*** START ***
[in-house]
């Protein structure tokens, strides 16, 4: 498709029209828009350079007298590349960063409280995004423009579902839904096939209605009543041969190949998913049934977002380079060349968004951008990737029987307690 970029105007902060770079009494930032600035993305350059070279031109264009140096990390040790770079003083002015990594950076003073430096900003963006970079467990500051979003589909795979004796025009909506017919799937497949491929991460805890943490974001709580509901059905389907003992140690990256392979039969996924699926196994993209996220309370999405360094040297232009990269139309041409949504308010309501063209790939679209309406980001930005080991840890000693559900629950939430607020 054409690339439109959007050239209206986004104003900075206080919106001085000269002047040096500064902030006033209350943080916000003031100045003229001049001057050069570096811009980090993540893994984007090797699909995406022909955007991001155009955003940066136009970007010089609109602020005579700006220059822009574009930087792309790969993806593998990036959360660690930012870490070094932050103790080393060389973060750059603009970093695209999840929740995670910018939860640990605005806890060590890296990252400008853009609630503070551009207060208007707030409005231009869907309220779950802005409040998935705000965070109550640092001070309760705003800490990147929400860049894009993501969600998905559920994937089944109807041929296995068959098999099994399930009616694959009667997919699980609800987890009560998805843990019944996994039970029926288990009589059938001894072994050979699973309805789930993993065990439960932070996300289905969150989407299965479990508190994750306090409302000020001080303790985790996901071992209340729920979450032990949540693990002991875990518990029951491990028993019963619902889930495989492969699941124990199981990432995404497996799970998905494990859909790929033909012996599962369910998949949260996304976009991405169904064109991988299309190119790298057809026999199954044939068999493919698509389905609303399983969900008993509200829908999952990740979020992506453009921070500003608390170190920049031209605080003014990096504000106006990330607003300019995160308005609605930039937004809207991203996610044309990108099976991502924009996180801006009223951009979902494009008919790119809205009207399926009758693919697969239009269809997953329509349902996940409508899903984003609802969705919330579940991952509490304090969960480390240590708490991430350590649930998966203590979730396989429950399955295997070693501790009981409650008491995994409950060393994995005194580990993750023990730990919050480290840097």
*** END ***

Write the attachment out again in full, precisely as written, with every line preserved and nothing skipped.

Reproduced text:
[in-house]
């Protein structure tokens, strides 16, 4: 498709029209828009350079007298590349960063409280995004423009579902839904096939209605009543041969190949998913049934977002380079060349968004951008990737029987307690 970029105007902060770079009494930032600035993305350059070279031109264009140096990390040790770079003083002015990594950076003073430096900003963006970079467990500051979003589909795979004796025009909506017919799937497949491929991460805890943490974001709580509901059905389907003992140690990256392979039969996924699926196994993209996220309370999405360094040297232009990269139309041409949504308010309501063209790939679209309406980001930005080991840890000693559900629950939430607020 054409690339439109959007050239209206986004104003900075206080919106001085000269002047040096500064902030006033209350943080916000003031100045003229001049001057050069570096811009980090993540893994984007090797699909995406022909955007991001155009955003940066136009970007010089609109602020005579700006220059822009574009930087792309790969993806593998990036959360660690930012870490070094932050103790080393060389973060750059603009970093695209999840929740995670910018939860640990605005806890060590890296990252400008853009609630503070551009207060208007707030409005231009869907309220779950802005409040998935705000965070109550640092001070309760705003800490990147929400860049894009993501969600998905559920994937089944109807041929296995068959098999099994399930009616694959009667997919699980609800987890009560998805843990019944996994039970029926288990009589059938001894072994050979699973309805789930993993065990439960932070996300289905969150989407299965479990508190994750306090409302000020001080303790985790996901071992209340729920979450032990949540693990002991875990518990029951491990028993019963619902889930495989492969699941124990199981990432995404497996799970998905494990859909790929033909012996599962369910998949949260996304976009991405169904064109991988299309190119790298057809026999199954044939068999493919698509389905609303399983969900008993509200829908999952990740979020992506453009921070500003608390170190920049031209605080003014990096504000106006990330607003300019995160308005609605930039937004809207991203996610044309990108099976991502924009996180801006009223951009979902494009008919790119809205009207399926009758693919697969239009269809997953329509349902996940409508899903984003609802969705919330579940991952509490304090969960480390240590708490991430350590649930998966203590979730396989429950399955295997070693501790009981409650008491995994409950060393994995005194580990993750023990730990919050480290840097």